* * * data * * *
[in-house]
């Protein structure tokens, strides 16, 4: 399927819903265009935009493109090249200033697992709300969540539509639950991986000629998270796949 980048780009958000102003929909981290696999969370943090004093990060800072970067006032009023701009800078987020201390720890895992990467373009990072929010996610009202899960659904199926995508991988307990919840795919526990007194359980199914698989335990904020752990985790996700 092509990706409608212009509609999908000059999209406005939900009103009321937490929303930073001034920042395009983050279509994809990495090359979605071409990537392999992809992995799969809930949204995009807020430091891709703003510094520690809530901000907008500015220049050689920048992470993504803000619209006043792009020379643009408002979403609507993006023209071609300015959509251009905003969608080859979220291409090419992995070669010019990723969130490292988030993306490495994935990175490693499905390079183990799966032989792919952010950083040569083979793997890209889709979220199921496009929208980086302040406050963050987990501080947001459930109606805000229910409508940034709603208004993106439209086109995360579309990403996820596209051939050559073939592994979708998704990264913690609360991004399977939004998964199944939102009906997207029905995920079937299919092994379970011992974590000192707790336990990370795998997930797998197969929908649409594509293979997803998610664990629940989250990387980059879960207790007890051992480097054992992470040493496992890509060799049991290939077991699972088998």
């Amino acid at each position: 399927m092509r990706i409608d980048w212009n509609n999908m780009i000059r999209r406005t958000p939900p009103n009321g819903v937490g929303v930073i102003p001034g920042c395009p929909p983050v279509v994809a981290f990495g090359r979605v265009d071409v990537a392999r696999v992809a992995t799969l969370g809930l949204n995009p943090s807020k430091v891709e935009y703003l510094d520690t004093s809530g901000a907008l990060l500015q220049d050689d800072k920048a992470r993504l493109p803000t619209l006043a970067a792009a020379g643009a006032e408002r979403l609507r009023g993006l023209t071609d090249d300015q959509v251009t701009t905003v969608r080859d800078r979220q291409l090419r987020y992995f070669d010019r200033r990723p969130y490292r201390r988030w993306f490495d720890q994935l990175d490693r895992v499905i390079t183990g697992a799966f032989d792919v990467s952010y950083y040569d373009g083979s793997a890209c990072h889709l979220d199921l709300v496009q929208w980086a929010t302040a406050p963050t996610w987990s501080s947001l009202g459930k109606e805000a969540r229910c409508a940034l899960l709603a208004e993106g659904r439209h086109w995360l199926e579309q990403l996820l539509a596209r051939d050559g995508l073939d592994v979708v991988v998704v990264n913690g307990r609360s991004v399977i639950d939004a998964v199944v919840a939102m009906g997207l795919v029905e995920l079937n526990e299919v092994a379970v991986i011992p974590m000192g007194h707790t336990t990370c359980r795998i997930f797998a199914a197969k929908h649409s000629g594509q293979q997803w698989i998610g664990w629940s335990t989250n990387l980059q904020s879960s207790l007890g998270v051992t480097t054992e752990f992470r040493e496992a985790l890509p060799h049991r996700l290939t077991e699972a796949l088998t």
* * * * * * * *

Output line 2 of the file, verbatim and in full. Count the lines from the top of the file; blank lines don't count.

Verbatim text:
């Protein structure tokens, strides 16, 4: 399927819903265009935009493109090249200033697992709300969540539509639950991986000629998270796949 980048780009958000102003929909981290696999969370943090004093990060800072970067006032009023701009800078987020201390720890895992990467373009990072929010996610009202899960659904199926995508991988307990919840795919526990007194359980199914698989335990904020752990985790996700 092509990706409608212009509609999908000059999209406005939900009103009321937490929303930073001034920042395009983050279509994809990495090359979605071409990537392999992809992995799969809930949204995009807020430091891709703003510094520690809530901000907008500015220049050689920048992470993504803000619209006043792009020379643009408002979403609507993006023209071609300015959509251009905003969608080859979220291409090419992995070669010019990723969130490292988030993306490495994935990175490693499905390079183990799966032989792919952010950083040569083979793997890209889709979220199921496009929208980086302040406050963050987990501080947001459930109606805000229910409508940034709603208004993106439209086109995360579309990403996820596209051939050559073939592994979708998704990264913690609360991004399977939004998964199944939102009906997207029905995920079937299919092994379970011992974590000192707790336990990370795998997930797998197969929908649409594509293979997803998610664990629940989250990387980059879960207790007890051992480097054992992470040493496992890509060799049991290939077991699972088998």